Oysters are the perfect aphrodisiacs to have on Valentine's day. Believed to increase fertility, these half shells evoke images of romance. Grill them for your lover and sprinkle some pecorino and bottarga before serving. Get the recipe for Grilled Oysters »
. Christina Holmes
On their own, oysters a nearly perfect food. You can pluck them straight from the ocean, shuck them, and slurp them down raw. Their sweet, briny flavor needs no complement.
That said, there are times when you want something more than unadorned oysters on the half shell. For those occasions, we have our favorite oyster recipes for you to try.
If you want to keep your oysters raw, you can pair them with a simple, vinegary mignonette. We have versions made with orange, onion, and mint, as well as raspberry vinegar, prosecco, and pink peppercorns. Feeling more ambitious? Take a page out of Eric Ripert’s book and top your oysters with cubes of gelée flavored with ponzu, shiso, or wasabi.
Oysters are great fried. Dip them in beer batter to make a crispy fritter, or bread them with cornmeal and pile them on French bread with lettuce and tomato for a traditional New Orleans po’boy.
For you New Englanders, oysters and Thanksgiving go hand in hand. Check out our recipes for oyster stuffing, cooked in or out of your Thanksgiving turkey.
Perhaps America’s most famous cooked oyster dish is oysters Rockefeller. The creator, Antoine’s in New Orleans, carefully guards their recipe, but our version with an herb-filled roux and bread crumbs comes close. Other baked oyster preparations include stuffing the bivalves with spinach and bacon or crab and shrimp.
You’re sure to find a great way to prepare this tasty bivalve in our collection of great oyster recipes.
Watch our video to see how to shuck an oyster »
We’ve always been partial to traditional New England–style stuffing, particularly when it’s made with French bread, smoky cured pork, and oysters.
This New Orleans po’boy is piled high with fried oysters.
This simple Southern specialty is best made with small oysters and plain saltines.
Roasted Oysters in White Wine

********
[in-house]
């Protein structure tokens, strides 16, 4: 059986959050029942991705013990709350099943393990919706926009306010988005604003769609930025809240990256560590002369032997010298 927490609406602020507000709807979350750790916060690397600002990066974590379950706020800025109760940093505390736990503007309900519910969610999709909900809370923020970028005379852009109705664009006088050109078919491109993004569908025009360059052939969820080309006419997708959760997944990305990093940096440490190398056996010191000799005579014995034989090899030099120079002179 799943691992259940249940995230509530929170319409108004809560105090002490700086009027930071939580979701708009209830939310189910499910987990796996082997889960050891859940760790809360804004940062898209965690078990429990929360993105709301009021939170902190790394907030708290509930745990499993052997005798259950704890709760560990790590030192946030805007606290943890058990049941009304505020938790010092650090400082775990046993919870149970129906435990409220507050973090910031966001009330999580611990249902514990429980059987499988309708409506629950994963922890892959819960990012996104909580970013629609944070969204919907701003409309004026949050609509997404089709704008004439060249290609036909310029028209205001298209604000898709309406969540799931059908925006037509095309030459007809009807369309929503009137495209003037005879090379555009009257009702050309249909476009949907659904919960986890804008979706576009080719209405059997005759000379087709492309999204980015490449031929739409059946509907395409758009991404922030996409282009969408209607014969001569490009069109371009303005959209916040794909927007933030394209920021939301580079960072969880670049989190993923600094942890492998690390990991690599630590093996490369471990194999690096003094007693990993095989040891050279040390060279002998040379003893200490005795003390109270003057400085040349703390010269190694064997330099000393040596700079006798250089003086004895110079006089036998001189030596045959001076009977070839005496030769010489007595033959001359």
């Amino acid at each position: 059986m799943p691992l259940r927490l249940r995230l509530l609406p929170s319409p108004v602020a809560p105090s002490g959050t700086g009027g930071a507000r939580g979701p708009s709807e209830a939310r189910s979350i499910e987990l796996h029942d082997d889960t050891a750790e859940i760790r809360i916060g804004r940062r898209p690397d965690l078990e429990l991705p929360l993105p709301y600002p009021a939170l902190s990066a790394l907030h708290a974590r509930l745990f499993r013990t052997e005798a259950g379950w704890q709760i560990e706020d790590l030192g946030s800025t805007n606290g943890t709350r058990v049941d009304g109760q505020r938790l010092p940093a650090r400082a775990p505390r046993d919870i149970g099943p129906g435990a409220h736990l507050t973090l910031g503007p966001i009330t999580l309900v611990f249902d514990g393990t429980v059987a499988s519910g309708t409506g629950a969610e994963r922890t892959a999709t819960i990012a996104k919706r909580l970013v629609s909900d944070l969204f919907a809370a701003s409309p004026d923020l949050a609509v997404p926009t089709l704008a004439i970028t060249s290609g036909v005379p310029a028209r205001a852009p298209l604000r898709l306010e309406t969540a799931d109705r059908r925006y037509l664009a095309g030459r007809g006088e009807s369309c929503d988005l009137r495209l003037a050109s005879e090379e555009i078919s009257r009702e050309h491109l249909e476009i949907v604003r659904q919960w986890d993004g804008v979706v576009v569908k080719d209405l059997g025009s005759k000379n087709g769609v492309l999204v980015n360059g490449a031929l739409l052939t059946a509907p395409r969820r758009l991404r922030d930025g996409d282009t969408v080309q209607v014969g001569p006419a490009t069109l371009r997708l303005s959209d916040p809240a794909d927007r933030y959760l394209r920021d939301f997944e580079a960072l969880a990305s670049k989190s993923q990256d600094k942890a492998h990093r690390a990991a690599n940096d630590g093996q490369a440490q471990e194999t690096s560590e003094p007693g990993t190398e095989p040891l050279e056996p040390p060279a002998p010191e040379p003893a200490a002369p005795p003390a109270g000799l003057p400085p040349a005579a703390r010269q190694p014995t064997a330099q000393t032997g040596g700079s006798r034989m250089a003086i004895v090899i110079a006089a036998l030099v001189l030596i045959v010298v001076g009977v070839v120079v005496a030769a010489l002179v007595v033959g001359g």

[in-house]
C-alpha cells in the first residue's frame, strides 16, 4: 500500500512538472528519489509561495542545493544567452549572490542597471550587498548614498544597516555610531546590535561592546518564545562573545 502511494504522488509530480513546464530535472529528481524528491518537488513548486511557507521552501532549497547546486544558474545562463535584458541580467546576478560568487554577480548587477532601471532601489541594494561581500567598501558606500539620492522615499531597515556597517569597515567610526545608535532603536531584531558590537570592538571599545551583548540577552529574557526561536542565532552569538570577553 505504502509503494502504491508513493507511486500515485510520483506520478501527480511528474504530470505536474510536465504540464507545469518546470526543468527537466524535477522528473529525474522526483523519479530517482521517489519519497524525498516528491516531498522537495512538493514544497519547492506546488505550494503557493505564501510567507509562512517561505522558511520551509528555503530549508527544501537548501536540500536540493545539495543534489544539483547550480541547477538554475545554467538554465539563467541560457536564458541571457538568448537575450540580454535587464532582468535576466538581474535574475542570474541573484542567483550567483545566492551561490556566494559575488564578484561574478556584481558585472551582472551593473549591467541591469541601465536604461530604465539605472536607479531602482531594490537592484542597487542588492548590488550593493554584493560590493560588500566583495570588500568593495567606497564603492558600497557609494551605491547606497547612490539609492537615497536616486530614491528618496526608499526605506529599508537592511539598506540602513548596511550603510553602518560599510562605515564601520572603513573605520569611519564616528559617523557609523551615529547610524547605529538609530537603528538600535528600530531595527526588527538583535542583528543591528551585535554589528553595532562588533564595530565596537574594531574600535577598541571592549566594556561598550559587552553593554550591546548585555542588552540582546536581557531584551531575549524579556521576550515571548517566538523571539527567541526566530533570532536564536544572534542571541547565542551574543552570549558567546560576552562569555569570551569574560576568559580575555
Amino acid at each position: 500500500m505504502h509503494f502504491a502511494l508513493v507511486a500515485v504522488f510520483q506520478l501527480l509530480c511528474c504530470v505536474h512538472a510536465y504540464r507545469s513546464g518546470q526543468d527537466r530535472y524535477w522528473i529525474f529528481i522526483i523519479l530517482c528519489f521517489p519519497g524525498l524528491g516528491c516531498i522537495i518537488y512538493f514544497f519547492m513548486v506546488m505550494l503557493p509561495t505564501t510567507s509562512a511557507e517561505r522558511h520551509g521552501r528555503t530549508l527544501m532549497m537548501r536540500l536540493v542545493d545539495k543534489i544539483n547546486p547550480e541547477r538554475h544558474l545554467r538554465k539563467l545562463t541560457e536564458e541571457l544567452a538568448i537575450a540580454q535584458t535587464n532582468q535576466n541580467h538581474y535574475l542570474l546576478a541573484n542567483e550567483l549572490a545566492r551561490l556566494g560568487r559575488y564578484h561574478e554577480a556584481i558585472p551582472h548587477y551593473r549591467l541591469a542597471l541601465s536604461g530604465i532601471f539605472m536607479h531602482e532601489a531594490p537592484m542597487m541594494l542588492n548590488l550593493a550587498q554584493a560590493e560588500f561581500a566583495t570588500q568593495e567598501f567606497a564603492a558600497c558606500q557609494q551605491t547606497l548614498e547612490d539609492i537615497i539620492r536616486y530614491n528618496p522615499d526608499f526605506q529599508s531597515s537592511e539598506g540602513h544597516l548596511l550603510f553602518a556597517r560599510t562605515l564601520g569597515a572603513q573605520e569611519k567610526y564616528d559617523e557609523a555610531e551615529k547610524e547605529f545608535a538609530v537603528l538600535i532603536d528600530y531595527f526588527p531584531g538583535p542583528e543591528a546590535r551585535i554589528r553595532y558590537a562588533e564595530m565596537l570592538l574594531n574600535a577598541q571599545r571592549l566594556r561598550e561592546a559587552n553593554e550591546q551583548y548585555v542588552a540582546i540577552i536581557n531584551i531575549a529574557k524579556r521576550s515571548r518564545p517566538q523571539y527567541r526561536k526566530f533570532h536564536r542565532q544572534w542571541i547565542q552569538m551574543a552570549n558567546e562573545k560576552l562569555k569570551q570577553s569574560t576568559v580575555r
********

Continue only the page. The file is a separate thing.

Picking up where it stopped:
This elegant appetizer is deceptively easy to prepare—simply bake the oysters with coarse salt and top with a dry white wine.
These oyster fritters are meltingly tender with a beer batter that is surprisingly airy.
This dish, made creamy with milk and butter, smells like a beautiful day at the beach.
Shrimp and Oyster Perloo
Perloo is a cousin of jambalaya from the Lowcountry of South Carolina. It can be made with all sorts of ingredients—in this case country ham, shrimp, and oysters.
The cooks at Gilhooley’s in San Leon, Texas, grill their oysters with parmesan; broiling them works too.
Oysters in Gelée
Chef Eric Ripert of Le Bernardin in New York City pairs Kumamoto oysters on the half shell with tiny, melt-in-your-mouth cubes of aspic in various flavors.
Highland Oysters Mignonette
Oysters’ aphrodisiac fame comes from their suggestive shape and briny flavor. Rumor has it that Casanova, the great 18th century Venetian lover, used to dine on 50 oysters a day.
This recipe for grilled or broiled oysters in a briny bath of butter, garlic, herbs, and Parmesan hails from Mobile, Alabama.
The original oysters Rockefeller recipe is a closely guarded secret, but this version gets close with an herb-filled roux and a breadcrumb crust.
Devils on Horseback
In this version of the classic hors d’oeuvre, oysters are cooked with garlic and wine, then set “astride” toasted garlic bread slices and sprinkled with bacon.
Upperline’s Oysters St. Claude
Fried oysters are paired with a garlicky sauce in this toothsome appetizer served at Upperline, a restaurant in New Orleans’ Uptown neighborhood.